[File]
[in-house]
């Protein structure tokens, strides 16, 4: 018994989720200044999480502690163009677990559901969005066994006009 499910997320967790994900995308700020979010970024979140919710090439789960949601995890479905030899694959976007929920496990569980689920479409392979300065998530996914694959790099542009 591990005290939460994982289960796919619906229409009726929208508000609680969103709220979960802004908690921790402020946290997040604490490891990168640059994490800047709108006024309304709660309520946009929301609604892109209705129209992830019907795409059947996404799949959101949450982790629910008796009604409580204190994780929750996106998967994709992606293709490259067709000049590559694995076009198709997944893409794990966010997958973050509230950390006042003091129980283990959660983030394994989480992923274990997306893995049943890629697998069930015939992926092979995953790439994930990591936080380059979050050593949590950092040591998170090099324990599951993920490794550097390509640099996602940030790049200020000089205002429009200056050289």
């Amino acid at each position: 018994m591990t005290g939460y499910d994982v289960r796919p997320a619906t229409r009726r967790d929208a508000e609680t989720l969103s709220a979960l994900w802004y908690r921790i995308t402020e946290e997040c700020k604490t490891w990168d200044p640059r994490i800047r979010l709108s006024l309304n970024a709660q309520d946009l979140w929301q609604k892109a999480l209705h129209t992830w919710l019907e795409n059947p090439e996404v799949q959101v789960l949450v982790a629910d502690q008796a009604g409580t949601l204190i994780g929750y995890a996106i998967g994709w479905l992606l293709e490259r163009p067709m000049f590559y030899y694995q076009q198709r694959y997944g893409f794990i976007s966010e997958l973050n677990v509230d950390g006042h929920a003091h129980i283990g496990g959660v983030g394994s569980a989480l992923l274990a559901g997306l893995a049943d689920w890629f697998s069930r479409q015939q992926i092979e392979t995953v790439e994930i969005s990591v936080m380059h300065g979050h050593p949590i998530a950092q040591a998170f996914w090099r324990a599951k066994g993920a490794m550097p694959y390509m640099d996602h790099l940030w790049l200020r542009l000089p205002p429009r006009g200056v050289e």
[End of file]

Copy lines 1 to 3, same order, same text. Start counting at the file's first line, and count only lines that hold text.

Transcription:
[in-house]
């Protein structure tokens, strides 16, 4: 018994989720200044999480502690163009677990559901969005066994006009 499910997320967790994900995308700020979010970024979140919710090439789960949601995890479905030899694959976007929920496990569980689920479409392979300065998530996914694959790099542009 591990005290939460994982289960796919619906229409009726929208508000609680969103709220979960802004908690921790402020946290997040604490490891990168640059994490800047709108006024309304709660309520946009929301609604892109209705129209992830019907795409059947996404799949959101949450982790629910008796009604409580204190994780929750996106998967994709992606293709490259067709000049590559694995076009198709997944893409794990966010997958973050509230950390006042003091129980283990959660983030394994989480992923274990997306893995049943890629697998069930015939992926092979995953790439994930990591936080380059979050050593949590950092040591998170090099324990599951993920490794550097390509640099996602940030790049200020000089205002429009200056050289």
């Amino acid at each position: 018994m591990t005290g939460y499910d994982v289960r796919p997320a619906t229409r009726r967790d929208a508000e609680t989720l969103s709220a979960l994900w802004y908690r921790i995308t402020e946290e997040c700020k604490t490891w990168d200044p640059r994490i800047r979010l709108s006024l309304n970024a709660q309520d946009l979140w929301q609604k892109a999480l209705h129209t992830w919710l019907e795409n059947p090439e996404v799949q959101v789960l949450v982790a629910d502690q008796a009604g409580t949601l204190i994780g929750y995890a996106i998967g994709w479905l992606l293709e490259r163009p067709m000049f590559y030899y694995q076009q198709r694959y997944g893409f794990i976007s966010e997958l973050n677990v509230d950390g006042h929920a003091h129980i283990g496990g959660v983030g394994s569980a989480l992923l274990a559901g997306l893995a049943d689920w890629f697998s069930r479409q015939q992926i092979e392979t995953v790439e994930i969005s990591v936080m380059h300065g979050h050593p949590i998530a950092q040591a998170f996914w090099r324990a599951k066994g993920a490794m550097p694959y390509m640099d996602h790099l940030w790049l200020r542009l000089p205002p429009r006009g200056v050289e």